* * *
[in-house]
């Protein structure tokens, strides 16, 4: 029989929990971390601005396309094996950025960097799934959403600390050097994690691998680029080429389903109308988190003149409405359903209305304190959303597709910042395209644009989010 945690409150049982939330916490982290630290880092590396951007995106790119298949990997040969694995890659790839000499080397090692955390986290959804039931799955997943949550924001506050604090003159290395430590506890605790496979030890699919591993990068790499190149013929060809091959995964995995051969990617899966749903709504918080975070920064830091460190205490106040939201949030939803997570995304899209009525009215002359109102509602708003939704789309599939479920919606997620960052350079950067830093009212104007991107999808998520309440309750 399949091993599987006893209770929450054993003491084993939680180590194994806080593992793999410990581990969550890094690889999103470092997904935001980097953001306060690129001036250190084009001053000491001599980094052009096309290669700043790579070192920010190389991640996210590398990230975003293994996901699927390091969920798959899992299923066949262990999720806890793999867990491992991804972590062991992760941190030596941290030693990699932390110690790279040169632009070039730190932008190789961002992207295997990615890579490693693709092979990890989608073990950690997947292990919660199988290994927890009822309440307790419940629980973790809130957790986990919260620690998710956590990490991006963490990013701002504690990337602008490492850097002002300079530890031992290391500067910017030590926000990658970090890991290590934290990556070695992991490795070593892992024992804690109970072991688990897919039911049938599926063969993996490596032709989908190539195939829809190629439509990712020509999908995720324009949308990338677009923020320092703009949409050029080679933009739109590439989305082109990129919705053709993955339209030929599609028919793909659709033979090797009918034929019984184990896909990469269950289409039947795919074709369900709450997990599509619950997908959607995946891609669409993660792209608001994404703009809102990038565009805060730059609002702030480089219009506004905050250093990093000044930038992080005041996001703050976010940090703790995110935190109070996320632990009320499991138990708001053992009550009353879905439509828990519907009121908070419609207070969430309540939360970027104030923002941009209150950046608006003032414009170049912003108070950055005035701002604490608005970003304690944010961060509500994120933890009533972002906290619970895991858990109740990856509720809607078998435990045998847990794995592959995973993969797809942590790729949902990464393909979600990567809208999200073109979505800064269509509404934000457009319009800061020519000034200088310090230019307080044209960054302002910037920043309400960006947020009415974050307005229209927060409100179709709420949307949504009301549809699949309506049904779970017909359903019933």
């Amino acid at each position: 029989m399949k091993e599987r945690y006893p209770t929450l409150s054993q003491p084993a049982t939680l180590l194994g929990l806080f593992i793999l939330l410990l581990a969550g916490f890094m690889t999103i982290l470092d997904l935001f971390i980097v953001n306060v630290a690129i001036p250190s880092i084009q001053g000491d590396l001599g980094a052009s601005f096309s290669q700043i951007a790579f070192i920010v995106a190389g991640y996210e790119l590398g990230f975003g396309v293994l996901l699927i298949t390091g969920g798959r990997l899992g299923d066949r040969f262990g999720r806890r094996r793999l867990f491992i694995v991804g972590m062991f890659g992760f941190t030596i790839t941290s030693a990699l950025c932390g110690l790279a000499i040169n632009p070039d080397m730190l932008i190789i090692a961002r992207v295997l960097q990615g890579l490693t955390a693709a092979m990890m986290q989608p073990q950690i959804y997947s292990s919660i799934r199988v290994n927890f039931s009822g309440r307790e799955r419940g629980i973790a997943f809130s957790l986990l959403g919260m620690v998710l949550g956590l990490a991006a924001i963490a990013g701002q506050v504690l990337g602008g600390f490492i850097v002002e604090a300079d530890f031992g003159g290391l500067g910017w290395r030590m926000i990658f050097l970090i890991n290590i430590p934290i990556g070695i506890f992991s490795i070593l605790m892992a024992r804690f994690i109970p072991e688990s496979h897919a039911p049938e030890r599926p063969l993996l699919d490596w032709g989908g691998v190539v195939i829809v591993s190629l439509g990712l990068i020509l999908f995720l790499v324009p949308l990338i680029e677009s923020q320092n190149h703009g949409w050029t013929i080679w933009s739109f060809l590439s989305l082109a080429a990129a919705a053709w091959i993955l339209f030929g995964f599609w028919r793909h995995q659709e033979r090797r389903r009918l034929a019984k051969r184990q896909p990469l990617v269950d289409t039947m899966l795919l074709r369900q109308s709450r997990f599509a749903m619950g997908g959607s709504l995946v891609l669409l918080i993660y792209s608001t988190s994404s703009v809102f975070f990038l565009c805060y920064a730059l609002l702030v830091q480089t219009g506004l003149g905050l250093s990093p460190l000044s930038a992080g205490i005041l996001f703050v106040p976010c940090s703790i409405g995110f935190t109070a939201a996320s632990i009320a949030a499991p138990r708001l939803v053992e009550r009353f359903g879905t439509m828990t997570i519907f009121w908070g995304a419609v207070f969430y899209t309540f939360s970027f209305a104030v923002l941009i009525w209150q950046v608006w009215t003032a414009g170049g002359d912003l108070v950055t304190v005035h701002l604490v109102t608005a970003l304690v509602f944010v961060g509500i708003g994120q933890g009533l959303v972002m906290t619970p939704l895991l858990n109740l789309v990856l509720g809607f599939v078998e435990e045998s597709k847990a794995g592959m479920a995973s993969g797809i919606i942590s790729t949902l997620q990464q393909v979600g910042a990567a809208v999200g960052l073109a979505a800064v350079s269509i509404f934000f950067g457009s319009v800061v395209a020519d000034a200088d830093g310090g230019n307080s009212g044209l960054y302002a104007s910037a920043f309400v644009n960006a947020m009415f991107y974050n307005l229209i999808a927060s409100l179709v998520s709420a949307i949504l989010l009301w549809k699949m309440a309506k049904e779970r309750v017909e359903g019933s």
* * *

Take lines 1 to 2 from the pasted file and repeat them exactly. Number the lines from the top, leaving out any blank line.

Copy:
[in-house]
């Protein structure tokens, strides 16, 4: 029989929990971390601005396309094996950025960097799934959403600390050097994690691998680029080429389903109308988190003149409405359903209305304190959303597709910042395209644009989010 945690409150049982939330916490982290630290880092590396951007995106790119298949990997040969694995890659790839000499080397090692955390986290959804039931799955997943949550924001506050604090003159290395430590506890605790496979030890699919591993990068790499190149013929060809091959995964995995051969990617899966749903709504918080975070920064830091460190205490106040939201949030939803997570995304899209009525009215002359109102509602708003939704789309599939479920919606997620960052350079950067830093009212104007991107999808998520309440309750 399949091993599987006893209770929450054993003491084993939680180590194994806080593992793999410990581990969550890094690889999103470092997904935001980097953001306060690129001036250190084009001053000491001599980094052009096309290669700043790579070192920010190389991640996210590398990230975003293994996901699927390091969920798959899992299923066949262990999720806890793999867990491992991804972590062991992760941190030596941290030693990699932390110690790279040169632009070039730190932008190789961002992207295997990615890579490693693709092979990890989608073990950690997947292990919660199988290994927890009822309440307790419940629980973790809130957790986990919260620690998710956590990490991006963490990013701002504690990337602008490492850097002002300079530890031992290391500067910017030590926000990658970090890991290590934290990556070695992991490795070593892992024992804690109970072991688990897919039911049938599926063969993996490596032709989908190539195939829809190629439509990712020509999908995720324009949308990338677009923020320092703009949409050029080679933009739109590439989305082109990129919705053709993955339209030929599609028919793909659709033979090797009918034929019984184990896909990469269950289409039947795919074709369900709450997990599509619950997908959607995946891609669409993660792209608001994404703009809102990038565009805060730059609002702030480089219009506004905050250093990093000044930038992080005041996001703050976010940090703790995110935190109070996320632990009320499991138990708001053992009550009353879905439509828990519907009121908070419609207070969430309540939360970027104030923002941009209150950046608006003032414009170049912003108070950055005035701002604490608005970003304690944010961060509500994120933890009533972002906290619970895991858990109740990856509720809607078998435990045998847990794995592959995973993969797809942590790729949902990464393909979600990567809208999200073109979505800064269509509404934000457009319009800061020519000034200088310090230019307080044209960054302002910037920043309400960006947020009415974050307005229209927060409100179709709420949307949504009301549809699949309506049904779970017909359903019933």